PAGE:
Study: Restaurant Meals Can be as Bad for Your Waistline Fast Food

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If you think that going out to eat at a sit down style restaurant means that it is healthier than fast food, then read on.

Cooking with Kathy Man

Enlarge image to see more charts . . . . .

When Americans go out to eat, either at a fast-food outlet or a full-service restaurant, they consume, on average, about 200 more calories a day than when they stay home for meals, a new study reports. They also take in more fat, saturated fat, cholesterol and sodium than those who prepare and eat their meals at home.

These are the findings of University of Illinois kinesiology and community health professor Ruopeng An, who analyzed eight years of nationally representative data from the National Health and Nutrition Examination Survey, which is conducted by the National Center for Health Statistics. An looked at 2003-10 data collected from 18,098 adults living in the U.S.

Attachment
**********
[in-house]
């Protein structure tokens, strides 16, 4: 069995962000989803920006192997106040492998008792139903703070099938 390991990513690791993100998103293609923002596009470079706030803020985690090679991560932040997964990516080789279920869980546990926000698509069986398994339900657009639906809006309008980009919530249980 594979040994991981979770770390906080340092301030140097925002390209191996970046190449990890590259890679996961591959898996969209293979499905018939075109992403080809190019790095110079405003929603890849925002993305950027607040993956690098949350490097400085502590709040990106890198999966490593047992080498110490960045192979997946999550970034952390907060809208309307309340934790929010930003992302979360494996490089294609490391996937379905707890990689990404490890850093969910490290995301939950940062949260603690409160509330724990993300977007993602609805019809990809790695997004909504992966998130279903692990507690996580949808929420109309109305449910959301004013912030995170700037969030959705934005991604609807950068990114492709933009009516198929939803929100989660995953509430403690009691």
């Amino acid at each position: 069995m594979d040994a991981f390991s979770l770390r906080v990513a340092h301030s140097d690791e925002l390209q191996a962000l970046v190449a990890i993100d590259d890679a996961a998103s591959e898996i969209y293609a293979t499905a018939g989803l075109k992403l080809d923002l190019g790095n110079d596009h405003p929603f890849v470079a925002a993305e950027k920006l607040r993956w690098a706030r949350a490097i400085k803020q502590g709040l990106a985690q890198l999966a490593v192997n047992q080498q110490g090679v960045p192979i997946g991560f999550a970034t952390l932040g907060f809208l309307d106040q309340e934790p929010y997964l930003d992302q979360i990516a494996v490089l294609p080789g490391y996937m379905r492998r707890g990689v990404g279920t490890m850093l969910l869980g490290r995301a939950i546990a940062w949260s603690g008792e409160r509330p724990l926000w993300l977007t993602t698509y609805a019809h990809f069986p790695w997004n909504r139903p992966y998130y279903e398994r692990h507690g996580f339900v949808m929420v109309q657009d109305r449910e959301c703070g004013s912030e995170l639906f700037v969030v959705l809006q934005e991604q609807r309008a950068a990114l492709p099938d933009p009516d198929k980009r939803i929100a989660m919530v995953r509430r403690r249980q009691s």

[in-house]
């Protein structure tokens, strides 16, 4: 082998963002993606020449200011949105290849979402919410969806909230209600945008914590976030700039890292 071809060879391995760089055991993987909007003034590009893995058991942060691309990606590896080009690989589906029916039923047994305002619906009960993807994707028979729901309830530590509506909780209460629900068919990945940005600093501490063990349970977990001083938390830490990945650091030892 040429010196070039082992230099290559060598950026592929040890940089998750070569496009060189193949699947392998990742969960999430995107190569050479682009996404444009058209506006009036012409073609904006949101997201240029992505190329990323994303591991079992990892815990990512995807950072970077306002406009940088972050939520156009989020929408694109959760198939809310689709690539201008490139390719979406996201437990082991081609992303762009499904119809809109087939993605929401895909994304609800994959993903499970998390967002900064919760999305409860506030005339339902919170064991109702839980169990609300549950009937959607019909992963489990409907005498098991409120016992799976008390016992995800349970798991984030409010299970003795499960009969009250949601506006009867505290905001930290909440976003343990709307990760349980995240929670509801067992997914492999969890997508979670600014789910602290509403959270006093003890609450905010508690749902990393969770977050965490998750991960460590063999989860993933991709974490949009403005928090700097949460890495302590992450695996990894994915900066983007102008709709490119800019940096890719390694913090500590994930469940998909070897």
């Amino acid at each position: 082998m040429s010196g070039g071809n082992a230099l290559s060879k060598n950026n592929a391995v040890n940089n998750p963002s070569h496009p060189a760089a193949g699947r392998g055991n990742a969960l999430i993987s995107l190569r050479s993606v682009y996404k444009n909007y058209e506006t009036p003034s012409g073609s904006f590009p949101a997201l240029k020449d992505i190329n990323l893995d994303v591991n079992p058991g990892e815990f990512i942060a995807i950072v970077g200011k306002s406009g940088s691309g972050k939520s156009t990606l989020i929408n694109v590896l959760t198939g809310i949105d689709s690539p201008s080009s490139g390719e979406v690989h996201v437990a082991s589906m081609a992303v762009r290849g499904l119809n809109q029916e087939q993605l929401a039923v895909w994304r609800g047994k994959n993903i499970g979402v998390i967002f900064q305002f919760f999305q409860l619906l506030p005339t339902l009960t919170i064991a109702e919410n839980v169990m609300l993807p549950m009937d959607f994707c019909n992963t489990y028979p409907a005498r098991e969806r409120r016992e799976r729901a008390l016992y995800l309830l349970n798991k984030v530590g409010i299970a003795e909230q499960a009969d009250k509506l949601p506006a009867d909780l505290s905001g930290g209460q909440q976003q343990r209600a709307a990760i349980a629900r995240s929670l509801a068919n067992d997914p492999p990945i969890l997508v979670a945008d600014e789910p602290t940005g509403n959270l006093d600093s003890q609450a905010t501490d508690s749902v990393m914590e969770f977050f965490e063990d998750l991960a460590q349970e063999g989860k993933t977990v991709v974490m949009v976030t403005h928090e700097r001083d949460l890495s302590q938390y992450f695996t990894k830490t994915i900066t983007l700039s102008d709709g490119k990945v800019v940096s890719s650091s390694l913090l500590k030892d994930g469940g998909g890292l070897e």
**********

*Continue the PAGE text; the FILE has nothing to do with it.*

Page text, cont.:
His analysis, reported in the European Journal of Clinical Nutrition, revealed that eating at a restaurant is comparable to – or in some cases less healthy than –…

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